- Connecting with the intended audience – No one knows your film better than you do. No one can raise initial support among your intended audience. Step into their shoes and think what will awaken their interest, and let them get involved in the initial stages. Develop small events – for instance, if the film is about a particular section of people, let your cast be reflective of them. Organize auditions, particularly for them, and select the cast. This may be filmed and used as a teaser for raising interest. It will ensure that the project has enough publicity at the time of the launch itself. Keep an element of surprise for your big launch on the crowdfunding platform. This will help gain further momentum. For example, Stephen Dunn garnered USD 12,000 for his short film, Life Doesn’t Frighten Me. This was way over his target of USD 9,000. He announced the involvement of Canadian acting legend Gordon Pinsent in the film as the surprise element during the big launch.
- Perks matter – Be benevolent with the perks. Let your creativity flow when designing the perks. In the case of ‘Super Trooper 2’, the perks included tickets to a real beer fest (in reference to their 2006 film Beerfest) in Chicago, a producing credit (USD 10,000), a ‘director’ position (USD 12,500), a speaking actor position (USD 10,000), a trip to the ballpark with the five main actors (USD 15,000) and the patrol car used in the movie (USD 35,000). No wonder that all the above mentioned perks were snapped up within twelve hours.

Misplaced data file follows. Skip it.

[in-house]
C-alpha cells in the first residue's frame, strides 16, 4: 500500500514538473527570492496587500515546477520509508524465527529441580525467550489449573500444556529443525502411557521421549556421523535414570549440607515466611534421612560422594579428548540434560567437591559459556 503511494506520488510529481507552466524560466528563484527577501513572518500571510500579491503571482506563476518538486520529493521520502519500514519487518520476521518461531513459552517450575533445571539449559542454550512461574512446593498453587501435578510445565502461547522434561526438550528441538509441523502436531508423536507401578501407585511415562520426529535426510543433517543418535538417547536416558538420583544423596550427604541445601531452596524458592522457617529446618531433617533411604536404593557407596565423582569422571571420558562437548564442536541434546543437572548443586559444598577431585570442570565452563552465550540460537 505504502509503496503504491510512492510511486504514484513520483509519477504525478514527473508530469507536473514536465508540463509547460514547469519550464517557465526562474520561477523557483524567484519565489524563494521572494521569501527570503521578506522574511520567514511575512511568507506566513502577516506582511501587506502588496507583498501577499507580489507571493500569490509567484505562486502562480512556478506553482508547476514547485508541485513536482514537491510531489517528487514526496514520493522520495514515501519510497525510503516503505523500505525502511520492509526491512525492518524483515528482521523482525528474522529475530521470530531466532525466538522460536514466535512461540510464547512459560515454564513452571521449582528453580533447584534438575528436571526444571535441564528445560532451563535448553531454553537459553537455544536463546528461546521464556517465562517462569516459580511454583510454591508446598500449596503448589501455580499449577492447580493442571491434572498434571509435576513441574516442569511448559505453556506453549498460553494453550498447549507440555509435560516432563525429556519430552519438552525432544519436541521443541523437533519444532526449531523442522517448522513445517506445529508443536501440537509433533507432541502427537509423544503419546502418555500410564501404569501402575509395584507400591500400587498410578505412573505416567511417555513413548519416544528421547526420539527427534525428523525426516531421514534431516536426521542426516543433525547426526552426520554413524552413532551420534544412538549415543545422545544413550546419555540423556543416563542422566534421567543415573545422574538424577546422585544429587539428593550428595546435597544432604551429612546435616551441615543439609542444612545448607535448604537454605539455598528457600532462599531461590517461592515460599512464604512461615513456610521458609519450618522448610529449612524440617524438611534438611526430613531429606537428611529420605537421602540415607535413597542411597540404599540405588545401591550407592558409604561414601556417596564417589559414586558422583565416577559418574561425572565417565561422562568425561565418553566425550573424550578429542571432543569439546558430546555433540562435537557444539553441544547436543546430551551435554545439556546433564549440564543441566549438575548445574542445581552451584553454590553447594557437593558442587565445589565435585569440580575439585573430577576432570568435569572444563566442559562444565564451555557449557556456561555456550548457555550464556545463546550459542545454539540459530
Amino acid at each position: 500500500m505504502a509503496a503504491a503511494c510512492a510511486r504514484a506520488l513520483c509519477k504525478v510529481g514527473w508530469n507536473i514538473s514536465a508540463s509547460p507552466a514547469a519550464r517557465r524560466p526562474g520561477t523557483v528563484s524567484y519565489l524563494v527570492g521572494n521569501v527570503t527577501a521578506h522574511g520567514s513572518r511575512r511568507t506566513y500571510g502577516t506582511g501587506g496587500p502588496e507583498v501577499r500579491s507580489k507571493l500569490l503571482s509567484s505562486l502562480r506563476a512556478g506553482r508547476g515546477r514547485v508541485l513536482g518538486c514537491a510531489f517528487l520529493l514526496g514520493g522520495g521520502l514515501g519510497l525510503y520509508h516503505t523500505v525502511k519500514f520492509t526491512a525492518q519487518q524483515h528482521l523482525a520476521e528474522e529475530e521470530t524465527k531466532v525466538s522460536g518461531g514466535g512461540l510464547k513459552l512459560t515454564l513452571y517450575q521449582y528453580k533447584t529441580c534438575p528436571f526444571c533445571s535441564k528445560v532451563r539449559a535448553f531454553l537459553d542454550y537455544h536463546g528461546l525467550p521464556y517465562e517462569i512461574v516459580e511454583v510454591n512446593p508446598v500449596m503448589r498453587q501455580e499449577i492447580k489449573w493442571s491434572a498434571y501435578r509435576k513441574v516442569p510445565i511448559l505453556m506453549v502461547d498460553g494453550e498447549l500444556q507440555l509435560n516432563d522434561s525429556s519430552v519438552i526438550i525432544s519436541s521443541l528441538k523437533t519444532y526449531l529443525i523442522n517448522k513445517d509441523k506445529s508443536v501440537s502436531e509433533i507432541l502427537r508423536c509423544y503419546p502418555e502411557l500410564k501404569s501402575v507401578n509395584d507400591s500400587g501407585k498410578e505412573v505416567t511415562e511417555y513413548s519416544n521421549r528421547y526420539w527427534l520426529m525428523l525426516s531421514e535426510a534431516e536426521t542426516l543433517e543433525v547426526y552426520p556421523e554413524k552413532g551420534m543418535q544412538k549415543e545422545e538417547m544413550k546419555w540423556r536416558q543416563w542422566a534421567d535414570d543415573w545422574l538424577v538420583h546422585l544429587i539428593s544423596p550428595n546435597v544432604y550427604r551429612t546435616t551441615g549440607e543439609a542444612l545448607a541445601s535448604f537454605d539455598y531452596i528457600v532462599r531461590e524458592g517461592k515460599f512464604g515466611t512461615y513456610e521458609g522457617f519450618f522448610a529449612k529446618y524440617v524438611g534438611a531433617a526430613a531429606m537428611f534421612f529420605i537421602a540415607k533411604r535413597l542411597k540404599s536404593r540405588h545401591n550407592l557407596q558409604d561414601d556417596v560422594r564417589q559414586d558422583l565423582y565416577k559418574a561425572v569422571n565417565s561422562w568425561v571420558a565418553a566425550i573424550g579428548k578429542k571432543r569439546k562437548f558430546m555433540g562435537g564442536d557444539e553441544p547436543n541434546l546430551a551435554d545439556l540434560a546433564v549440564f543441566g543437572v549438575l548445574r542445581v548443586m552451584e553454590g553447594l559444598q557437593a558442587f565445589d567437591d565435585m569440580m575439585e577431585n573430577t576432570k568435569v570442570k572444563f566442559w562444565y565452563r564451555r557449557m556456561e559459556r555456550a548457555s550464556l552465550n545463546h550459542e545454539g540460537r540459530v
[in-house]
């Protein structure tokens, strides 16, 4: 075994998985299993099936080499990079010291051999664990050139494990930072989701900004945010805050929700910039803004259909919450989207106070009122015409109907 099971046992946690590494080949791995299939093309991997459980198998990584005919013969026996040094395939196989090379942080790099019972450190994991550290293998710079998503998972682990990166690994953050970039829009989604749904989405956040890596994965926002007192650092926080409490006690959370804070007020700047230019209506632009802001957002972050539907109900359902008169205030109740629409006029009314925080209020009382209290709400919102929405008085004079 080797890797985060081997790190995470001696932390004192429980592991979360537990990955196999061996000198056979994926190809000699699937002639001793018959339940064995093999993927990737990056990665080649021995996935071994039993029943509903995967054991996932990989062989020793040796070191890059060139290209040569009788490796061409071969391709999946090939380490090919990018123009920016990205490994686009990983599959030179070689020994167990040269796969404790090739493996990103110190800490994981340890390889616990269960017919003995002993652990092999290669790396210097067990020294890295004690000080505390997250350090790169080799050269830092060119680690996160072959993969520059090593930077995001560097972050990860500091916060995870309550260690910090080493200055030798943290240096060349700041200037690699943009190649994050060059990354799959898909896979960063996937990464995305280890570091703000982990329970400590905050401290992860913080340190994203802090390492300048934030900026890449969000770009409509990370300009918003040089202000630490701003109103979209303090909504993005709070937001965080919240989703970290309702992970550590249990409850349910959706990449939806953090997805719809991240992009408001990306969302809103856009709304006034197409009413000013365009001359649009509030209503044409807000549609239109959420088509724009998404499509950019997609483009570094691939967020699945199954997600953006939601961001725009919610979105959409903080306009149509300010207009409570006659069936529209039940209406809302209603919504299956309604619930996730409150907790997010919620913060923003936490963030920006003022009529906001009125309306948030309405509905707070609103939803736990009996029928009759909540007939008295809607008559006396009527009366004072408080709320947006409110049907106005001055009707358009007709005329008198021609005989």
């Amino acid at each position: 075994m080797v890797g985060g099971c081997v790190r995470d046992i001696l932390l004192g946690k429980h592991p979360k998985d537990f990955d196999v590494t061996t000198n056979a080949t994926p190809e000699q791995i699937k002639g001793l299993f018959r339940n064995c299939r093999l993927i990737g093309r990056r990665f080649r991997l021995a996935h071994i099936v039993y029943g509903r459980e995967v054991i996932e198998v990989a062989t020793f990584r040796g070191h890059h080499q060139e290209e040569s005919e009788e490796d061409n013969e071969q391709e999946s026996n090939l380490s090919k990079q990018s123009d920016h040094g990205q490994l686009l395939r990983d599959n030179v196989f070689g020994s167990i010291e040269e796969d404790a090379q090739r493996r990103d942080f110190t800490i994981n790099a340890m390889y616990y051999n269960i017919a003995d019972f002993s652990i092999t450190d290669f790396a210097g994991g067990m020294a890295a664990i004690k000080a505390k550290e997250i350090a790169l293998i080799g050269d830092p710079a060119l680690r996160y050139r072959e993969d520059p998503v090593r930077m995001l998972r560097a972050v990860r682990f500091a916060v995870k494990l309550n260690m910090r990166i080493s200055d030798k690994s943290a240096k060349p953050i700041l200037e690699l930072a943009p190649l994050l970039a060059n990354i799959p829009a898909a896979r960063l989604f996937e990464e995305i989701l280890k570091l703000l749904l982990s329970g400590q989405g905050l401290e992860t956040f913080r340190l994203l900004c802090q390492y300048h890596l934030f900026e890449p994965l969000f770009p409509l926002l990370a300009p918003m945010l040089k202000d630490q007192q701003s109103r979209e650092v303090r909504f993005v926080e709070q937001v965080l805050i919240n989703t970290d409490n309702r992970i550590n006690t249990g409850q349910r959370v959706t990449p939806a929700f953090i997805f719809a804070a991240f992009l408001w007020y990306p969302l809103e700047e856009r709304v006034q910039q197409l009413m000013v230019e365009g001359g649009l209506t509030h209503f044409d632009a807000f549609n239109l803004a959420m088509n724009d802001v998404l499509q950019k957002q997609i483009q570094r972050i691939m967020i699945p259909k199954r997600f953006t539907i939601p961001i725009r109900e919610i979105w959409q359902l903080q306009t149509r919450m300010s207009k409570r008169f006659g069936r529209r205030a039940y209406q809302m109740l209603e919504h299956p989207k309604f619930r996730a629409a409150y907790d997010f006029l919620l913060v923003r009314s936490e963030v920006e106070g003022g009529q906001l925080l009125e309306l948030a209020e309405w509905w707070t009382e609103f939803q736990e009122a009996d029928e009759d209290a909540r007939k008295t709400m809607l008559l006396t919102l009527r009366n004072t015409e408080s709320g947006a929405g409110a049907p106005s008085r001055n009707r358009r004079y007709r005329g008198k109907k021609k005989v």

- Keep donors in the loop – Your campaign is not over after you are funded. Keep in touch with your donors. Send them ‘thank-you’ messages for their donations. Update them on a regular basis, using videos if possible. Tight schedules are no excuse for not updating. Moreover, regular update videos keep you in news. Also, posting regular updates helps you get featured by the crowdfunding platform, which in turn will reap you more attention.
- Promotion – Having your product ready is just not enough. You need to ensure that your project sees the light of the day. Take advantage of online filmmaking communities like Filmmakerforum, IndieTalk, etc. to find an engaged crowd that will spread the word. Also try participating in local and global film festivals to help drive more traffic to your crowdfunding campaign.
Filmmakers were reluctant to enter the crowdfunding scene. Some were not ready to openly admit that they used crowdfunding. But things are changing. But let’s accept the fact that, despite all the preparation, some campaigns will fail. What if yours does? Don’t worry. It’s not the end of the world. There are other means to raise money, even a second campaign. You can read more about it in our [The Ultimate Guide to Crowdfunding].
The Bottom Line
“First, think; second, believe; third, dream; and finally, dare…” so said Walt Disney. Crowdfunding can shield you from funding problems. But remember that it is not free money, and that success doesn’t happen if you simply have a campaign. All that counts is using the best means available for realizing your dream.